Performance Comparison of Web Application Frameworks
Comparing the Throughput of Web Application Frameworks
Following the example of cakepher’s article, I have tried to compare the web application framework throughput, not only using PHP but also MVC oriented. Due to my skills and my time, I was able to compare only four: CakePHP, Codeigniter, Ruby on Rails and TreeFrog Framework. I would have liked to include Java framework, but I was not able to because of a lack of knowledge.
- Measured the throughput when one record is obtained from the DB and then displayed.
In this article, “fast” is used to mean “throughput is high”.
Server: Core2 Duo E4500 @ 2.20GHz / 2GB Memory / SATA HDD / 1Gbps Ethernet OS: Ubuntu 12.04 (32bit) PHP 5.3.10 with APC3.1.7 Ruby 1.9.3p194 Apache 2.2.22 MySQL 5.5.24
Schema of ‘posts’ Table
CREATE TABLE IF NOT EXISTS `posts` ( `id` int(11) NOT NULL AUTO_INCREMENT, `name` varchar(255) NOT NULL, `text` text, `created` datetime DEFAULT NULL, `modified` datetime DEFAULT NULL, PRIMARY KEY (`id`) ) ENGINE=InnoDB DEFAULT CHARSET=utf8;
In the table, there are 10 records including Japanese text. Since I only wanted to measure the speed of the framework, I was able to just use 10 records because the DB should not be a bottleneck.
- TreeFrog Framework 1.0
- CakePHP 2.2.0
- Rails 3.2.6 (Apache+Passenger+Asset Pipeline ON)
The Siege measurement looks at how many cases are processed in 3 seconds with 10 concurrent connections from a remote machine. It is considered that accurate measurement is not possible by using the tool on the same machine, so it is done remotely.
We conducted the test about 10 times per framework and took the average of the top 3 results. In other words, we compared against good numbers!
$ siege -b -c 10 -t 3S http://192.168.x.x/controller/path
By the way, when measured with code written in Plain PHP, the result was 1261 trans/sec; a very high number.
If PHP code is very small, it can be very fast. On the other hand, it seems slower than expected when the amount of code and the amount of function calls is large. This may be because of its nature to be a scripting language.
I have summarized the detailed results in a spreadsheet.
Results are shown in the following graph. Higher values mean faster.
The results show that TreeFrog Framework is considerably fast. Although not as fast as Plain PHP, it is more than twice the speed of Condeingiter which has a reputation as being the fastest MVC framework in PHP. It means that it appears to implement the full strength C++. However, in reality, a reverse proxy such as nginx is sometimes used, in which case performance of the system as a whole, would be degraded. In the future, as we accumulate operational results, I will try to organize documentation on this issue.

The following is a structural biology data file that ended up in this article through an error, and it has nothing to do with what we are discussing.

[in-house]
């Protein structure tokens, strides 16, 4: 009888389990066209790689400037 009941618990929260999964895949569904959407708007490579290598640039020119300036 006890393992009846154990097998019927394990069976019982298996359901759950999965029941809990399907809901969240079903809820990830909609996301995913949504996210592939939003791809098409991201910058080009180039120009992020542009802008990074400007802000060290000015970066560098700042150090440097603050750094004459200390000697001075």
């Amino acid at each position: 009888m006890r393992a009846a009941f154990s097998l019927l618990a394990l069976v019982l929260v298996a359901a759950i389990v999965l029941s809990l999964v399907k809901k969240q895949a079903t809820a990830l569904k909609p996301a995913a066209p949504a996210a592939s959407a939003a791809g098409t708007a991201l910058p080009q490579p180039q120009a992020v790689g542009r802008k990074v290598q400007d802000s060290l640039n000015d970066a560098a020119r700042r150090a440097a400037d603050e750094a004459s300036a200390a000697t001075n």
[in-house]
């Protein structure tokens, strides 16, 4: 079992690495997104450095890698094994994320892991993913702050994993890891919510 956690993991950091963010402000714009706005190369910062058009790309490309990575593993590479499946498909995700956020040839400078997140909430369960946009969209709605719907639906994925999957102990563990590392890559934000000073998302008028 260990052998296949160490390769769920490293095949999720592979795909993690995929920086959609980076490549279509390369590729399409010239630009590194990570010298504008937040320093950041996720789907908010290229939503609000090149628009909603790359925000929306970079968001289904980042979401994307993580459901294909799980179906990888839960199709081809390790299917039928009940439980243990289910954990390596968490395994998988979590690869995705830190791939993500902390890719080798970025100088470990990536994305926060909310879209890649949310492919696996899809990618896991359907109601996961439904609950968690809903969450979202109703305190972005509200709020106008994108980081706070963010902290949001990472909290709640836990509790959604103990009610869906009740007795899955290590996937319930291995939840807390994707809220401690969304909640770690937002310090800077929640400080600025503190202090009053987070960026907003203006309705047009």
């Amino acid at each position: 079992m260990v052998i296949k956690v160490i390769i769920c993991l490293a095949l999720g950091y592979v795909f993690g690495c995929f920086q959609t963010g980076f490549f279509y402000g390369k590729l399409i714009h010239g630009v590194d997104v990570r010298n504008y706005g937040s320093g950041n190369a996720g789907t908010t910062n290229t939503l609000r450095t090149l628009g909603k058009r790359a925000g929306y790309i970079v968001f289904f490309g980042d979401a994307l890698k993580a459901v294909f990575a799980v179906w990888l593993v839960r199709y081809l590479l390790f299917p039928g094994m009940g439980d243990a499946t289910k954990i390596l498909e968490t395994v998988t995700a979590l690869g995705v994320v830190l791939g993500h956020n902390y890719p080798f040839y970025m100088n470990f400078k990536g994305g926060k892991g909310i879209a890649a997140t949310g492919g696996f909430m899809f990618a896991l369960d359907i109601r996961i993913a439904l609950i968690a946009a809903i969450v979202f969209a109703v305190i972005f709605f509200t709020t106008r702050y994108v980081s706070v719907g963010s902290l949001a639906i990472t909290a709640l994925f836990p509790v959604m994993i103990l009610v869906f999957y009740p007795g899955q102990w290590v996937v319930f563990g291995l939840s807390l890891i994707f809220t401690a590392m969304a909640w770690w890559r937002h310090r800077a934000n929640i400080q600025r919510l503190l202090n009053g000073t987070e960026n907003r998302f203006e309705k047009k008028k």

Comparing the results the PHP framework (including Plain PHP) with cakephper, overall we can obtain slightly better results (by about 1.1 to 1.3 times) since the machine performance was a bit better than theirs. The ratio of the result is almost the same.
As I expected, Codeigniter is three times faster than Cake PHP. Codeigniter has plenty of functions so I was surprised to see this result. Cake PHP has many users and a good documentation. If speed is not the main factor, it can be then a good choice.
I had an image that Rails (Ruby) was slow, but it seems that this image is outdated. It cannot reach Codeigniter’s speed, but it has almost doubled the throughput of CakePHP. However I was monitoring my operating system so I was aware that Passenger was consuming a lot of memory (I can’t give figures unfortunately). Pursuit of speed seems to consume memory. As for Rails, there are faster web serves, but I’ll discuss that later.
I used Cake PHP and Codeigniter from the cakephper’s articles.
Rails: Here »
TreeFrog Framework: Here »
$ qmake "CONFIG+=release" -recursive -spec linux-g++ $ make
Unfortunately, I cannot give you specific figures since I just measured it by eye-sight, but when the load is on, the amount of memory usage (%) was the lowest when using TreeFrog Framework. TreeFrog Framework is a multithreaded model, whereas Codeigniter and CakePHP use the multiprocessing model (Apache prefork). I think this difference can significantly affect the result. However, when combining TreeFrog Framework and reverse proxy (such as nginx), the amount of memory usage would be about the same. I would like to check this in the future.
With all that in mind, I would like to show the result of top command under load, for both TreeFrog Framework and Codeigniter.
Top command screen when TreeFrog Framework has high load:
Top command screen when Codeigniter has high load: